The President Needs His Own Economists
PAUL McCRACKEN figures that he saved taxpayers many times over his salary, plus that of his colleagues, while serving on the Council of Economic Advisers on the day of former President Nixon's inauguration.
It was Jan. 20, 1969, and the Republican CEA chairman had arrived at his office to find an Agriculture Department memo proposing ''outrageously'' high price supports for soybeans. Dr. McCracken immediately sent a memo to his boss, the new president. That resulted in a more reasonable price-support level.
The story is relevant to the vote Wednesday by the Republicans in the House of Representatives to ''zero out'' the council.
''A silly idea,'' says McCracken, a University of Michigan professor emeritus. ''In terms of good economic policy, it is a decided move backward. It is irresponsibility in Congress.''
The 216 to 211 Treasury appropriations bill vote was a partisan one - mostly Republicans on one side, mostly Democrats on the other. ''It was a slap at the president of the United States,'' held one Democratic staffer. ''No arguments were made on the merits of the issue.'' The CEA wasn't even discussed on the floor.
Earlier, however, Rep. Jim Lightfoot (R) of Iowa, an appropriations subcommittee chairman, reportedly called the agency's $3.4 million budget ''high-priced advice'' and suggested that the council could be replaced by volunteers or a subscription to the Kiplinger Letter - a letter that looks at economic issues.
A GOP congressional staffer also noted that the Office of Management and Budget (OMB) in the White House has 25 professional economists on staff, and a few more are members of the National Economic Council, a body that coordinates economic policy between departments.
But such arguments don't go over well with former CEA chairmen. Martin Feldstein, the second top economic adviser for President Reagan, wrote an opinion piece for the Wall Street Journal supporting the council.
Herbert Stein (Nixon and Ford) and Charles Schultze (Carter) did the same jointly in the Washington Post. Michael Boskin (Bush) wrote to Rep. Steny Hoyer, Maryland's ranking Democrat on the appropriations subcommittee, defending the CEA.
The CEA, Mr. Boskin noted, killed a popular multibillion dollar ''catch up with the Japanese'' program proposed by the Commerce Department and the electronics industry to support development of an analog high-definition TV system. ''Experience shows it would have been a giant sinkhole with no results,'' he wrote. ''The Japanese program has been a dismal failure.''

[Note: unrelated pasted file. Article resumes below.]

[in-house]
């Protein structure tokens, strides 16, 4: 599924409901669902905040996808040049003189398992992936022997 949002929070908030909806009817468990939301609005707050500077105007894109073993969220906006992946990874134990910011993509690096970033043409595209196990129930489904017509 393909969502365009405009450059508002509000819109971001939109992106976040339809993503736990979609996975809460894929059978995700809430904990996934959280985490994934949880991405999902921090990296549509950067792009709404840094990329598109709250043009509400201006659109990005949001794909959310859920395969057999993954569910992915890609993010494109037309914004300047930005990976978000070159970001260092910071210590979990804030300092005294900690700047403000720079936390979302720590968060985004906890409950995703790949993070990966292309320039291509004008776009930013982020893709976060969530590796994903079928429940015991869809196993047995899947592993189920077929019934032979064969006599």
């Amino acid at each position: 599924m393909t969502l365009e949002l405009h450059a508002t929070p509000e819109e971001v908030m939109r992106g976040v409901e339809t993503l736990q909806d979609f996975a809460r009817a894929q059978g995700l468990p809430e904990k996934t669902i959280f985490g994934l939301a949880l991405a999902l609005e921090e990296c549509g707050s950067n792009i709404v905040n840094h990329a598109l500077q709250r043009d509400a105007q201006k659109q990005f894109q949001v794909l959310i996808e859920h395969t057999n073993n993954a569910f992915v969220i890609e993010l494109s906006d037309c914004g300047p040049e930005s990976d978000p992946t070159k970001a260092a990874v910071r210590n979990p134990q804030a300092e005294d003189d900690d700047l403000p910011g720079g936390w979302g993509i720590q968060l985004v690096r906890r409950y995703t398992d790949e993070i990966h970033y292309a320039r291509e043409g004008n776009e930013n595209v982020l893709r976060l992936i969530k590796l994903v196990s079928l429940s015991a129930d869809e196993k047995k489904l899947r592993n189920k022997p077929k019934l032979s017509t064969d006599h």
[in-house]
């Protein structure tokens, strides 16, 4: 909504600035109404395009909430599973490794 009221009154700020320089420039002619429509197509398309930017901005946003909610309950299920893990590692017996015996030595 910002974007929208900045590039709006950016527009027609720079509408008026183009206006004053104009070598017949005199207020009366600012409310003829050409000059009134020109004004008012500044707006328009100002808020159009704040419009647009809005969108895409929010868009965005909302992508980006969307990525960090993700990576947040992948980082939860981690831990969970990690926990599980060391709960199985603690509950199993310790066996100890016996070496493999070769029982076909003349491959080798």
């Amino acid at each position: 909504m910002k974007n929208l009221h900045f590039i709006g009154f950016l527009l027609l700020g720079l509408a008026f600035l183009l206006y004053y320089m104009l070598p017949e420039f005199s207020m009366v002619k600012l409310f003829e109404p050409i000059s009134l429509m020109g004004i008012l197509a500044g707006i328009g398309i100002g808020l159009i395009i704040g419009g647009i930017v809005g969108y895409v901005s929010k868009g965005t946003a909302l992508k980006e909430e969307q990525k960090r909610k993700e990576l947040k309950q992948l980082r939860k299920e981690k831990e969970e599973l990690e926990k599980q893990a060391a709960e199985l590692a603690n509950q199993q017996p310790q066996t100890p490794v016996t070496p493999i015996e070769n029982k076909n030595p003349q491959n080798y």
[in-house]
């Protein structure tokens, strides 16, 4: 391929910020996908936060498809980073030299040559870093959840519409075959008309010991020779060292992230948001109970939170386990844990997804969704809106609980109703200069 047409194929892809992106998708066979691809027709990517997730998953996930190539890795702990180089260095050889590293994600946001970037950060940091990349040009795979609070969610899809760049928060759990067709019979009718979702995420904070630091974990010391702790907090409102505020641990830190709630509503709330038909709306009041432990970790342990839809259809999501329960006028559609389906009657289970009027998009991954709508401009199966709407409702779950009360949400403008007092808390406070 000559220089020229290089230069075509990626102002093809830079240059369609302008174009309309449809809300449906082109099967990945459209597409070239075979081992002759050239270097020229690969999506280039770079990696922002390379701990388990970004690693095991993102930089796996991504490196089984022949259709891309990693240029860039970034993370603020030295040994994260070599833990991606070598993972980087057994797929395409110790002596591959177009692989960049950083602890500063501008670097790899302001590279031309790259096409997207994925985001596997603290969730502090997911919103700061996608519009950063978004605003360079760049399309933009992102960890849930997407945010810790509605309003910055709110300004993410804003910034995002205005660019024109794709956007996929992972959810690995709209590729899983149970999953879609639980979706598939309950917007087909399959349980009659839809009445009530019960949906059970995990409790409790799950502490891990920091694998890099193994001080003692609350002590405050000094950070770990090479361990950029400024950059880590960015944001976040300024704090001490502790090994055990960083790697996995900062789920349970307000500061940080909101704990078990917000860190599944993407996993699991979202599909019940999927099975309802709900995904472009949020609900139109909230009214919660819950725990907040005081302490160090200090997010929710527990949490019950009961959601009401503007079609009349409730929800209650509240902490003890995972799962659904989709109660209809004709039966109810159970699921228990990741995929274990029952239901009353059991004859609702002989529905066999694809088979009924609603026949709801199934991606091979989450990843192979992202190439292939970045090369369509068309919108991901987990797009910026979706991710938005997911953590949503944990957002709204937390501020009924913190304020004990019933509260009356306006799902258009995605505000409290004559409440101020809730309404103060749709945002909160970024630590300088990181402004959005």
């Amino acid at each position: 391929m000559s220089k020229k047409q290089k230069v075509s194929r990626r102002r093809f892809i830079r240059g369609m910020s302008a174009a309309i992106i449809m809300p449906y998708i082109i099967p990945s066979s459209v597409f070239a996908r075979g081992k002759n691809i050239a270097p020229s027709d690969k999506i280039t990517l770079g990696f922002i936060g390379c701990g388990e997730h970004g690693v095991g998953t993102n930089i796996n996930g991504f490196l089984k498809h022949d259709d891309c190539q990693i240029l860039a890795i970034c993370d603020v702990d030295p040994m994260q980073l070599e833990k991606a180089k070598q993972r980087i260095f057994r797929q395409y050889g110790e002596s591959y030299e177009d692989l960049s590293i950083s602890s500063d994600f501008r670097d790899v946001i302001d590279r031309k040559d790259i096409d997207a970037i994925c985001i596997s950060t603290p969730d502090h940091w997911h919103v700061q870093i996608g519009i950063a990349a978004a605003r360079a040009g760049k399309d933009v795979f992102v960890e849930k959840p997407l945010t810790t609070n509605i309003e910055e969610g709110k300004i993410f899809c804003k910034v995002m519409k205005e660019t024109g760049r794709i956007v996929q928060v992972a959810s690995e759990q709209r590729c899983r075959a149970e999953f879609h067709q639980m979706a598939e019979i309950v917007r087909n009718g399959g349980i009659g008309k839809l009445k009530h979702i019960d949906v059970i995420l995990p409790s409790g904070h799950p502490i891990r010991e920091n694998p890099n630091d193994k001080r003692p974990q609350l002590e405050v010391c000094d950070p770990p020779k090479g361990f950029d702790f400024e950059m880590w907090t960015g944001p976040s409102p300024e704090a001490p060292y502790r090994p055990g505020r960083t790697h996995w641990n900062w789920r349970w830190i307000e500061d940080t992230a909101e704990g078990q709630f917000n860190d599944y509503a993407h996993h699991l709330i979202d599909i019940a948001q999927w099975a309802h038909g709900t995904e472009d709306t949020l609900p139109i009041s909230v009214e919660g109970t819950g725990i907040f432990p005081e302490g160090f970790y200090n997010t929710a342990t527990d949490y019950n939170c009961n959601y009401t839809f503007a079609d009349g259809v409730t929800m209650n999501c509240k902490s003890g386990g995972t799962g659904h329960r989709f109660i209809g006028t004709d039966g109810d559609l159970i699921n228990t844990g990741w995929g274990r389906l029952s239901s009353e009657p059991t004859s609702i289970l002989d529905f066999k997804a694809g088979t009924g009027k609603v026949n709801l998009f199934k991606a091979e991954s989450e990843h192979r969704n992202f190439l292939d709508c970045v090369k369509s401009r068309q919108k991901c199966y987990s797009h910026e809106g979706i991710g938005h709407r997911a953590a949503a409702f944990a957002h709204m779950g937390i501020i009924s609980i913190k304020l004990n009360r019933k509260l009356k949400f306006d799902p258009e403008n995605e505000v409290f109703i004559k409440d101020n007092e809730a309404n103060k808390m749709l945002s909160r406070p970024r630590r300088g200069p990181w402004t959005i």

In phone interviews, McCracken and Murray Weidenbaum (Reagan) made these points:
* The three-member council, usually consisting of academics on leave from their universities for a year or two, provide a president with analytical, objective advise. They are not civil servants, like economists in the OMB, that have to be concerned about their long-term career. They can take risks and offer fresh ideas. They represent no special interests, like banks, labor, big or small business, or government agencies.
''In cabinet-level councils, the chairman of the CEA provides a useful counterweight to a department secretary pushing for the agency he represents,'' says Mr. Weidenbaum, now a professor at Washington University in St. Louis.
* Whether Democrats or Republicans, CEA economists generally have a free-market bias. McCracken finds it ironic that a market-oriented Congress would eliminate the major proponent of less regulation and more free enterprise in the White House.
To the public, the CEA may be most famous for its semiannual economic forecasts. Critics say these are often ''rosy scenarios.'' But a new study by Stephen McNees, a Federal Reserve Bank of Boston economist, detects no optimistic bias in CEA forecasts from 1962 to '94. And he finds the forecasts about as accurate as private-sector ones.
To the CEA chairmen, their most important work is in microeconomics - giving advise to the president on the nitty gritty of government affairs, mostly behind the scenes.
McCracken and Weidenbaum both expect the Senate to approve CEA funding. Once Congress really did cut off funding for the CEA, in 1953. It thought better of it several months later.